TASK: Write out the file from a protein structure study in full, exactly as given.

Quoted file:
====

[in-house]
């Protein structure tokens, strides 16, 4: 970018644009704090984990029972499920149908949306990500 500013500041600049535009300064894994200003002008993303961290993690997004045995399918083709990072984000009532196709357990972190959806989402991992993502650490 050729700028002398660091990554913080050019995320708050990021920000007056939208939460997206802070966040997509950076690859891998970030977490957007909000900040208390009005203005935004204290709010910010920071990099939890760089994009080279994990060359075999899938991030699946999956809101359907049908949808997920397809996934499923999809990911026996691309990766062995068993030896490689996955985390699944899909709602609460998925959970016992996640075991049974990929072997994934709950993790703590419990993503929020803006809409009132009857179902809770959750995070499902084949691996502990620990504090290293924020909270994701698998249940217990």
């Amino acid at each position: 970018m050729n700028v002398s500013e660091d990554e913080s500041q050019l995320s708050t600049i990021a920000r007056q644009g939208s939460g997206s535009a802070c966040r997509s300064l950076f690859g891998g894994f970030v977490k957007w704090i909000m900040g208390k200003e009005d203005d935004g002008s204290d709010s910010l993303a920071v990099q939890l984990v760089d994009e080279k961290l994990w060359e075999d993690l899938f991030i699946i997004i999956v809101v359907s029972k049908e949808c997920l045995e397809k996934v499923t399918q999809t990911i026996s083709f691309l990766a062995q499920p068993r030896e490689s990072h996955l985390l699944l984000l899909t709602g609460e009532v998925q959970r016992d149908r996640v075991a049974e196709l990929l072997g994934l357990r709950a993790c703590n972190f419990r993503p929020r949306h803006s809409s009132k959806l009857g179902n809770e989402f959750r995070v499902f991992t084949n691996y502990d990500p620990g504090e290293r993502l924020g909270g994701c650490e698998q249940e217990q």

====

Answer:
[in-house]
């Protein structure tokens, strides 16, 4: 970018644009704090984990029972499920149908949306990500 500013500041600049535009300064894994200003002008993303961290993690997004045995399918083709990072984000009532196709357990972190959806989402991992993502650490 050729700028002398660091990554913080050019995320708050990021920000007056939208939460997206802070966040997509950076690859891998970030977490957007909000900040208390009005203005935004204290709010910010920071990099939890760089994009080279994990060359075999899938991030699946999956809101359907049908949808997920397809996934499923999809990911026996691309990766062995068993030896490689996955985390699944899909709602609460998925959970016992996640075991049974990929072997994934709950993790703590419990993503929020803006809409009132009857179902809770959750995070499902084949691996502990620990504090290293924020909270994701698998249940217990």
């Amino acid at each position: 970018m050729n700028v002398s500013e660091d990554e913080s500041q050019l995320s708050t600049i990021a920000r007056q644009g939208s939460g997206s535009a802070c966040r997509s300064l950076f690859g891998g894994f970030v977490k957007w704090i909000m900040g208390k200003e009005d203005d935004g002008s204290d709010s910010l993303a920071v990099q939890l984990v760089d994009e080279k961290l994990w060359e075999d993690l899938f991030i699946i997004i999956v809101v359907s029972k049908e949808c997920l045995e397809k996934v499923t399918q999809t990911i026996s083709f691309l990766a062995q499920p068993r030896e490689s990072h996955l985390l699944l984000l899909t709602g609460e009532v998925q959970r016992d149908r996640v075991a049974e196709l990929l072997g994934l357990r709950a993790c703590n972190f419990r993503p929020r949306h803006s809409s009132k959806l009857g179902n809770e989402f959750r995070v499902f991992t084949n691996y502990d990500p620990g504090e290293r993502l924020g909270g994701c650490e698998q249940e217990q």